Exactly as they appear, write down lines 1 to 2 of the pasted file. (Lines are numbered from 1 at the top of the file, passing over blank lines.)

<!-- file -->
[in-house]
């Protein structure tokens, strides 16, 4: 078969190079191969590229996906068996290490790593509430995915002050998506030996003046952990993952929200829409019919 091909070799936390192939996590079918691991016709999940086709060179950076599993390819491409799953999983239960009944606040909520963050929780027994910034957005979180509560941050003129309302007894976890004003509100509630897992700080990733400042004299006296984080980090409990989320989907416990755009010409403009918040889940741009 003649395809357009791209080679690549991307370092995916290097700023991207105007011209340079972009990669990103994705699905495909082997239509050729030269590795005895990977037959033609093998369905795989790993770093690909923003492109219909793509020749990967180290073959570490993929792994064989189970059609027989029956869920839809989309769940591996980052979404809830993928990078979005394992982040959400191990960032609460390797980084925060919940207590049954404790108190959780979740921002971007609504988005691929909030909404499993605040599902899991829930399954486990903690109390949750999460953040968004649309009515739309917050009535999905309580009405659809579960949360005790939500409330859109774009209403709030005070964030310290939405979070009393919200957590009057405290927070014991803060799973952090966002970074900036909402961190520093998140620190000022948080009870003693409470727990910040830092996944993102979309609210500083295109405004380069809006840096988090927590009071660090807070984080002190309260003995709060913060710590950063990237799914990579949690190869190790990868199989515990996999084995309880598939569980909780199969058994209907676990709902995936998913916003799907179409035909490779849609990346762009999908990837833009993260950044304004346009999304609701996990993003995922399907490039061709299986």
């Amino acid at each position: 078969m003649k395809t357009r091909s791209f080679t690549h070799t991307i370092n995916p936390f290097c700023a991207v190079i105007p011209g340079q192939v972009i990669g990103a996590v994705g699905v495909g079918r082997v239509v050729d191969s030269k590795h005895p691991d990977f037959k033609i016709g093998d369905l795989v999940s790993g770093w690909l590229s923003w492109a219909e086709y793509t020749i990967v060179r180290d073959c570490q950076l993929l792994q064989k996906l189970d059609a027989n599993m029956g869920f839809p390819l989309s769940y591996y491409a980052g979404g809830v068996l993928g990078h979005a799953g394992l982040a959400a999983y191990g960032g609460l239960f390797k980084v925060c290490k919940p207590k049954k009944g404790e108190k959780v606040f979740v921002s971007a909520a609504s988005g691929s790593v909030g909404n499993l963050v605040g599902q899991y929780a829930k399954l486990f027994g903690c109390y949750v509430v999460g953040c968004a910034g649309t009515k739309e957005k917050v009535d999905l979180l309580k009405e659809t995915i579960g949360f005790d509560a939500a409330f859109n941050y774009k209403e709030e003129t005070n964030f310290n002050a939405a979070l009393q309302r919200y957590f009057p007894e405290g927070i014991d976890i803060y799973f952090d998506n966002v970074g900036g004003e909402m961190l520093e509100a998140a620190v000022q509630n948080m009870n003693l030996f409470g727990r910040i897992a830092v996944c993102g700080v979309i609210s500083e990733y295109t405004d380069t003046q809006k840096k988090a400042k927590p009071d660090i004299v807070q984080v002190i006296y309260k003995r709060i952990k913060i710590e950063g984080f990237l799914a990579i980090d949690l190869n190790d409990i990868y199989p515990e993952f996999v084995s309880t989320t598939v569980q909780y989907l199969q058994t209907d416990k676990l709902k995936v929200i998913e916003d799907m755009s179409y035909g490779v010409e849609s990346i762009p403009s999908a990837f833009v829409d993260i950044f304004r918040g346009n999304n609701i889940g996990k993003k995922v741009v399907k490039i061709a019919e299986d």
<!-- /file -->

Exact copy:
[in-house]
């Protein structure tokens, strides 16, 4: 078969190079191969590229996906068996290490790593509430995915002050998506030996003046952990993952929200829409019919 091909070799936390192939996590079918691991016709999940086709060179950076599993390819491409799953999983239960009944606040909520963050929780027994910034957005979180509560941050003129309302007894976890004003509100509630897992700080990733400042004299006296984080980090409990989320989907416990755009010409403009918040889940741009 003649395809357009791209080679690549991307370092995916290097700023991207105007011209340079972009990669990103994705699905495909082997239509050729030269590795005895990977037959033609093998369905795989790993770093690909923003492109219909793509020749990967180290073959570490993929792994064989189970059609027989029956869920839809989309769940591996980052979404809830993928990078979005394992982040959400191990960032609460390797980084925060919940207590049954404790108190959780979740921002971007609504988005691929909030909404499993605040599902899991829930399954486990903690109390949750999460953040968004649309009515739309917050009535999905309580009405659809579960949360005790939500409330859109774009209403709030005070964030310290939405979070009393919200957590009057405290927070014991803060799973952090966002970074900036909402961190520093998140620190000022948080009870003693409470727990910040830092996944993102979309609210500083295109405004380069809006840096988090927590009071660090807070984080002190309260003995709060913060710590950063990237799914990579949690190869190790990868199989515990996999084995309880598939569980909780199969058994209907676990709902995936998913916003799907179409035909490779849609990346762009999908990837833009993260950044304004346009999304609701996990993003995922399907490039061709299986």